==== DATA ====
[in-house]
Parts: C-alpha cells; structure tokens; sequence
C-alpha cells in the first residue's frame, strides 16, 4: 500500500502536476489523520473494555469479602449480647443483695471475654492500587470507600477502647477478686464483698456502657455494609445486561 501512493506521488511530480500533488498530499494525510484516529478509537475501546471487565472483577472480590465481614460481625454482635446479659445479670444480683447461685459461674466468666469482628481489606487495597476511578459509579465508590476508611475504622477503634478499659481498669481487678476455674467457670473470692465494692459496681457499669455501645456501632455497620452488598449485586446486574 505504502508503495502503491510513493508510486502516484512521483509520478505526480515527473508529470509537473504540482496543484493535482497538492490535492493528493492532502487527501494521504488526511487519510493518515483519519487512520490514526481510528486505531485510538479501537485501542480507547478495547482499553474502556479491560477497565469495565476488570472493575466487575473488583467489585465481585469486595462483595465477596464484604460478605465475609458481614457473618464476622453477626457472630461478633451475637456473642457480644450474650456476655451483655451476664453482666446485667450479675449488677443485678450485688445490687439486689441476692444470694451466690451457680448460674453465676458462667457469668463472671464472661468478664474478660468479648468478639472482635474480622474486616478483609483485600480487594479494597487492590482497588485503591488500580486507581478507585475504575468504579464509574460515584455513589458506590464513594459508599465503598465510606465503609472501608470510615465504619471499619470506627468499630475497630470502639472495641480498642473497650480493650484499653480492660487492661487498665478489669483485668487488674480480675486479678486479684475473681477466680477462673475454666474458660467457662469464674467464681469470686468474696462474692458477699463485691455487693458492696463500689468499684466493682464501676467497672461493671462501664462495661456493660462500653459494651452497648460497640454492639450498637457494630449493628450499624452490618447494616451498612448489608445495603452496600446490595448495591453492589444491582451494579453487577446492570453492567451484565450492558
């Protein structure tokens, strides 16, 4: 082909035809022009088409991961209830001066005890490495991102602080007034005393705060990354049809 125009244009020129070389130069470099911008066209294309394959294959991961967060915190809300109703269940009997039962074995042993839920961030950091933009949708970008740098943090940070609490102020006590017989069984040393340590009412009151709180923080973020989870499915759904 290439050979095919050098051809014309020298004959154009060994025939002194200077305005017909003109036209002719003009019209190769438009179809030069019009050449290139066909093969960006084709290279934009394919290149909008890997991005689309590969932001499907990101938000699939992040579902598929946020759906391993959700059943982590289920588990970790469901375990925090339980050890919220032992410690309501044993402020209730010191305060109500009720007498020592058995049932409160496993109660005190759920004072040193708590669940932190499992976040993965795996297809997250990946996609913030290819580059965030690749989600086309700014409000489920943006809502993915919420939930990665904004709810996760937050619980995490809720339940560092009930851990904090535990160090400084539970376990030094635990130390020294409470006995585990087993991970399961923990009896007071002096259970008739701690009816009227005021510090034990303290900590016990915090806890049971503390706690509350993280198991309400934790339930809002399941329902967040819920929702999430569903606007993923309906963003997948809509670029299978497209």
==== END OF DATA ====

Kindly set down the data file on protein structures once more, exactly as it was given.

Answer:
[in-house]
Parts: C-alpha cells; structure tokens; sequence
C-alpha cells in the first residue's frame, strides 16, 4: 500500500502536476489523520473494555469479602449480647443483695471475654492500587470507600477502647477478686464483698456502657455494609445486561 501512493506521488511530480500533488498530499494525510484516529478509537475501546471487565472483577472480590465481614460481625454482635446479659445479670444480683447461685459461674466468666469482628481489606487495597476511578459509579465508590476508611475504622477503634478499659481498669481487678476455674467457670473470692465494692459496681457499669455501645456501632455497620452488598449485586446486574 505504502508503495502503491510513493508510486502516484512521483509520478505526480515527473508529470509537473504540482496543484493535482497538492490535492493528493492532502487527501494521504488526511487519510493518515483519519487512520490514526481510528486505531485510538479501537485501542480507547478495547482499553474502556479491560477497565469495565476488570472493575466487575473488583467489585465481585469486595462483595465477596464484604460478605465475609458481614457473618464476622453477626457472630461478633451475637456473642457480644450474650456476655451483655451476664453482666446485667450479675449488677443485678450485688445490687439486689441476692444470694451466690451457680448460674453465676458462667457469668463472671464472661468478664474478660468479648468478639472482635474480622474486616478483609483485600480487594479494597487492590482497588485503591488500580486507581478507585475504575468504579464509574460515584455513589458506590464513594459508599465503598465510606465503609472501608470510615465504619471499619470506627468499630475497630470502639472495641480498642473497650480493650484499653480492660487492661487498665478489669483485668487488674480480675486479678486479684475473681477466680477462673475454666474458660467457662469464674467464681469470686468474696462474692458477699463485691455487693458492696463500689468499684466493682464501676467497672461493671462501664462495661456493660462500653459494651452497648460497640454492639450498637457494630449493628450499624452490618447494616451498612448489608445495603452496600446490595448495591453492589444491582451494579453487577446492570453492567451484565450492558
């Protein structure tokens, strides 16, 4: 082909035809022009088409991961209830001066005890490495991102602080007034005393705060990354049809 125009244009020129070389130069470099911008066209294309394959294959991961967060915190809300109703269940009997039962074995042993839920961030950091933009949708970008740098943090940070609490102020006590017989069984040393340590009412009151709180923080973020989870499915759904 290439050979095919050098051809014309020298004959154009060994025939002194200077305005017909003109036209002719003009019209190769438009179809030069019009050449290139066909093969960006084709290279934009394919290149909008890997991005689309590969932001499907990101938000699939992040579902598929946020759906391993959700059943982590289920588990970790469901375990925090339980050890919220032992410690309501044993402020209730010191305060109500009720007498020592058995049932409160496993109660005190759920004072040193708590669940932190499992976040993965795996297809997250990946996609913030290819580059965030690749989600086309700014409000489920943006809502993915919420939930990665904004709810996760937050619980995490809720339940560092009930851990904090535990160090400084539970376990030094635990130390020294409470006995585990087993991970399961923990009896007071002096259970008739701690009816009227005021510090034990303290900590016990915090806890049971503390706690509350993280198991309400934790339930809002399941329902967040819920929702999430569903606007993923309906963003997948809509670029299978497209």